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Arginine Contributions by ColleenO

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  • Integrative MD
  • Naturopathic doctor
  • Clinical nutritionist or registered dietitian
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A typical supplemental dosage of arginine is 2 g to 8 g per day. For congestive heart failure, higher dosages up to 15 g have been used in trials.

Normally, the body either gets enough arginine from food (dairy products, meat, poultry, fish, nuts, and chocolate), or manufactures all it needs from other widely available nutrients. Certain stresses, such as severe burns, infections, and injuries, can deplete your body's supply of arginine. For this reason, arginine (combined with other nutrients) is used in a hospital setting to help enhance recovery from severe injury or illness.

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  1. Hambrecht R, Hilbrich L, Erbs S, et al. Correction of endothelial dysfunction in chronic heart failure: additional effects of exercise training and oral L-arginine supplementation. J Am Coll Cardiol. 2000;35:706-713.
  2. Rector TS, Bank AJ, Mullen KA, et al. Randomized, double-blind, placebo-controlled study of supplement oral L-arginine in patients with heart failure. Circulation. 1996;93:2135-2141.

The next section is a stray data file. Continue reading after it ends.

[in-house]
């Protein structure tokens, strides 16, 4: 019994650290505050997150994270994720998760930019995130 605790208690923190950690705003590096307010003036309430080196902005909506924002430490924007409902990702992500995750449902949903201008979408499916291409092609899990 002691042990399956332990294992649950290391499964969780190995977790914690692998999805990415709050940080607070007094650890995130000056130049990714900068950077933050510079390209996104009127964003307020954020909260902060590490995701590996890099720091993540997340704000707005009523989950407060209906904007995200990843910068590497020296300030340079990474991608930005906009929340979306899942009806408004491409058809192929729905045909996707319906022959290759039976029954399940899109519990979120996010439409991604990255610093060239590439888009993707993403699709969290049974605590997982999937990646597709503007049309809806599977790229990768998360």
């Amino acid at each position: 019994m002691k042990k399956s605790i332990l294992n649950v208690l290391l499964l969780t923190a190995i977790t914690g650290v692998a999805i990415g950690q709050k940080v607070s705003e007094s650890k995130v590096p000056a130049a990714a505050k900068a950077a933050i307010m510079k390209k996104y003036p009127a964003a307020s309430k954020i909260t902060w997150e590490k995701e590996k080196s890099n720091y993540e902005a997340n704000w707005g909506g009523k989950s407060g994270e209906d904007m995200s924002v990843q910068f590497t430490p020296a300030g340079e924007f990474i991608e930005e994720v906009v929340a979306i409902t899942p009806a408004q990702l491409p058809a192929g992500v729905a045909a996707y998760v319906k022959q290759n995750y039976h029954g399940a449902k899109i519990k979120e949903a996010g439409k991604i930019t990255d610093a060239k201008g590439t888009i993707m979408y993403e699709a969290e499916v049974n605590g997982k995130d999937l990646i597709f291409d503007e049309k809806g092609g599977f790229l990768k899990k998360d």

3. Watanabe G, Tomiyama H, Doba N. Effects of oral administration of L-arginine on renal function in patients with heart failure. J Hypertens. 2000;18:229-234.
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Three small, double-blind studies enrolling a total of about 70 individuals with CHF found that arginine significantly improved symptoms of CHF, as well as objective measurements of heart function.29-31

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Arginine is an amino acid found in many foods, including dairy products, meat, poultry, and fish. Research suggests that supplementing with arginine might be a helpful treatment for congestive heart failure (CHF).

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The body uses arginine for many processes, including making nitric oxide (NO), a substance that relaxes blood vessels and also exerts numerous other effects in the body. Based on this, arginine has been proposed as a treatment for various cardiovascular diseases, including congestive heart failure.

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